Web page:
Utah’s Defense Lives Up To Hype
The biggest takeaway I got from this game was that Utah’s defense is going to be really special this season. The Utes were -3 in the turnover margin (6 turnovers on offense and special teams) and Utah still won the game. The win percentage of being -3 in the turnover margin is around something around 7%. That speaks volumes to the resiliency of the Utah defense to consistently be put in bad field position, and to hold the BYU offense to just 13 points off of 6 turnovers.
The Utah defensive line was as dominate as I have ever seen, even with Kylie Fitts (DE) leaving the game early with a foot/ankle injury mid-game. The BYU offensive line was getting mauled by the bull rush of Lowell Lotulelei (DT) and company. The defense also held BYU’s Jamaal Williams (RB), who ran for 162 yards (5.6 YPC) against Arizona, to just 58 yards (4.8 YPC). The one area in which the defensive line struggled was BYU’s Taysom HIll (QB) scrambling out of the pocket. BYU picked up on the fact that Pita Taumoepenu (DE) would over play the rush and would leave the flat wide open for Taysom Hill to step up and scramble for big gains. Utah will have to correct that with a spy package going forward against QBs like Anu Solomon and Jake Browning later in the season.
The linebackers and secondary looked formidable as well. Specifically, the linebackers played beyond my expectation. Sunia Tauteoli (LB) had an outstanding game with two INTs including a pick-six on the first play of the game. BYU was also very apprehensive to throw the ball downfield with Brian Allen (DB) & Reggie Porter (DB) playing man-to- man coverage on the outside. In addition, BYU respected All-PAC 12 safety Marcus Williams presence deep, and only threw once over the middle, which was blown up by the future NFLer. The only real lapse in the defense was in the final drive of the game. The lapse was part from zone coverage, and part Pita Taumoepenu (DE) letting Taysom Hill (QB) break contain several times. But Utah’s defense came up huge once again with a game-winning stop on the 2-point conversion attempt from BYU’s Taysom Hill (QB). Overall, the Utah defense made big plays time after time when the offense or special teams shot themselves in the foot. This Utah defense may end up being the best to ever play for the University of Utah when it is all said and done.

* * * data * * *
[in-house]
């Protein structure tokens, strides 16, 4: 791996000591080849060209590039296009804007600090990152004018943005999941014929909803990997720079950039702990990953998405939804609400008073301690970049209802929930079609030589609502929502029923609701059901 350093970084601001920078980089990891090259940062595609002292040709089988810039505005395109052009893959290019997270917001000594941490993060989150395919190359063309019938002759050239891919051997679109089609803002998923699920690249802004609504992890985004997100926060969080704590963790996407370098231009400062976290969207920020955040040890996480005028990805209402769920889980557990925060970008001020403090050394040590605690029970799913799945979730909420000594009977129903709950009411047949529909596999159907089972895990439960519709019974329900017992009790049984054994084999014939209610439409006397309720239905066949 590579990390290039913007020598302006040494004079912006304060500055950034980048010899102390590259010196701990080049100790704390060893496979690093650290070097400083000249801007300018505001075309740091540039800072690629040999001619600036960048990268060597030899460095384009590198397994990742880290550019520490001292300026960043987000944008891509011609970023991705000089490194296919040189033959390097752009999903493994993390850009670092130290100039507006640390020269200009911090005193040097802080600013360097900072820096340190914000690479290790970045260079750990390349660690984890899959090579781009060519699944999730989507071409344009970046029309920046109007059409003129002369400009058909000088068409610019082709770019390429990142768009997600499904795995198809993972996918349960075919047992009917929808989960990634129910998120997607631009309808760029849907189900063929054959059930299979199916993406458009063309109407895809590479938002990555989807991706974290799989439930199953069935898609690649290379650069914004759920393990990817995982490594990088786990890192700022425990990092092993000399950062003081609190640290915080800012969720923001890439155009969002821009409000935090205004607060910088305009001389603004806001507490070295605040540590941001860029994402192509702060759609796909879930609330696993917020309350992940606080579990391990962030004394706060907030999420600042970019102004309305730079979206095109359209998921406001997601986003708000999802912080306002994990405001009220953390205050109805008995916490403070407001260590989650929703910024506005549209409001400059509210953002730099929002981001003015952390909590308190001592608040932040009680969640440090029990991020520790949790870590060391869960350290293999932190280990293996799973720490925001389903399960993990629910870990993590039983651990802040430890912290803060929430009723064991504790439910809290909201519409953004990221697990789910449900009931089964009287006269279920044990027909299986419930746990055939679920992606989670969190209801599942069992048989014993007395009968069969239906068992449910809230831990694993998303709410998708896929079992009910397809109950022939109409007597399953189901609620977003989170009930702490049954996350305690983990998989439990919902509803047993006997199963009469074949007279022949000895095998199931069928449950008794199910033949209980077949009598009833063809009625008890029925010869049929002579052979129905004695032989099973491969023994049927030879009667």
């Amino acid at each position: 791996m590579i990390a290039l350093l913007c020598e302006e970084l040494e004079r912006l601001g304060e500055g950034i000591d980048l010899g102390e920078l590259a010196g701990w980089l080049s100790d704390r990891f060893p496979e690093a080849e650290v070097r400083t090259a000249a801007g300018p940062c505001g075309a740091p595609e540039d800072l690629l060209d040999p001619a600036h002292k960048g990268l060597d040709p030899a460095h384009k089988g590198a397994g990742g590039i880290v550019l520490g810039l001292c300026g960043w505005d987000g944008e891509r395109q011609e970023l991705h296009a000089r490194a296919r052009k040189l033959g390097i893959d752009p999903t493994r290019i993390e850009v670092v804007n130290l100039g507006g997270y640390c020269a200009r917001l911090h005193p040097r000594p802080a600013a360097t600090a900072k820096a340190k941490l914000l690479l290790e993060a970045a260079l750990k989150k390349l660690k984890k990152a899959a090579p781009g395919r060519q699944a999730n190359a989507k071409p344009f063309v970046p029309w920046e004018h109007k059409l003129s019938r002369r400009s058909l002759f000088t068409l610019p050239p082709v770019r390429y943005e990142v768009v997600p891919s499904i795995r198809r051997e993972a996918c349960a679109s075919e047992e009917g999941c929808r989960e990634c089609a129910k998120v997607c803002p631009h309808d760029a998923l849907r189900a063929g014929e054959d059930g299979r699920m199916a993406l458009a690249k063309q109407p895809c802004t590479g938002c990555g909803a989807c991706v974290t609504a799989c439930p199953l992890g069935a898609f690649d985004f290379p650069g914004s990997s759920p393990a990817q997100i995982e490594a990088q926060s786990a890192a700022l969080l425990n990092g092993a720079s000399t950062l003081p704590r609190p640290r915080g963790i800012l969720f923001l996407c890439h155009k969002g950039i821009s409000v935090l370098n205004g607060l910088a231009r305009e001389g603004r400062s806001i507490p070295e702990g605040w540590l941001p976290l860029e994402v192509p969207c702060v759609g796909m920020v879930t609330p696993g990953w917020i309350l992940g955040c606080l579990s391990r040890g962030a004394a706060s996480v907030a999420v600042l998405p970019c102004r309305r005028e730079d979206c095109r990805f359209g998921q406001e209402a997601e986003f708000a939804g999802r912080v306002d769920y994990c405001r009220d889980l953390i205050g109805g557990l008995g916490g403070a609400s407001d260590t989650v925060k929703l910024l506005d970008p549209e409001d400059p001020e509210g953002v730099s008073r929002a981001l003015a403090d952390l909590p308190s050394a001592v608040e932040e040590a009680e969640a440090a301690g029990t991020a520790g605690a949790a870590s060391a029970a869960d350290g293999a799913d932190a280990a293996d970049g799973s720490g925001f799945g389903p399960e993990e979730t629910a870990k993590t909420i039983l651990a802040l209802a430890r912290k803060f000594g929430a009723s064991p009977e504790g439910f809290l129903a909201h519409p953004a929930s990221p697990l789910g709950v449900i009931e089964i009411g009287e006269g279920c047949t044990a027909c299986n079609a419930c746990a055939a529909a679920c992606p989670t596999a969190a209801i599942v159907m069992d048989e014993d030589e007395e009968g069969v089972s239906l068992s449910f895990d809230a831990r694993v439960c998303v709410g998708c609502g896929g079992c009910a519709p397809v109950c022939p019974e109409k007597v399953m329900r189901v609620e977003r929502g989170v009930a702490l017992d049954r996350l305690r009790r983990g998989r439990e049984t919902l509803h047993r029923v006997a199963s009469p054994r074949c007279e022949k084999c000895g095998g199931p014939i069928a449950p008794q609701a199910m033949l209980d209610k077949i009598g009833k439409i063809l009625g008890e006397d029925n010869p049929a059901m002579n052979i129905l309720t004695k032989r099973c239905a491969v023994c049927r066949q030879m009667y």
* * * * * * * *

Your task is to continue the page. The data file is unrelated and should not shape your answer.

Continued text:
Rivalry games are almost always unpredictable. Utah had dominated the turnover margin statistic for the previous five match-ups, and that was the statistic that both coaching staffs were clearly trying to win. Utah, thanks to their defense, is lucky to have pulled out the win against BYU with a -3 turnover margin. I would imagine practice this week will be hell with all of the ball security drills Kyle Whittingham will conjure up for the team.
In the bigger picture, Utah weathered adversity, handled the pressure of a tight rivalry game, and remains undefeated going into the last non-conference game of the season. If Utah can figure out the turnover issue, they’ll be a force to be reckoned with in the PAC 12 South.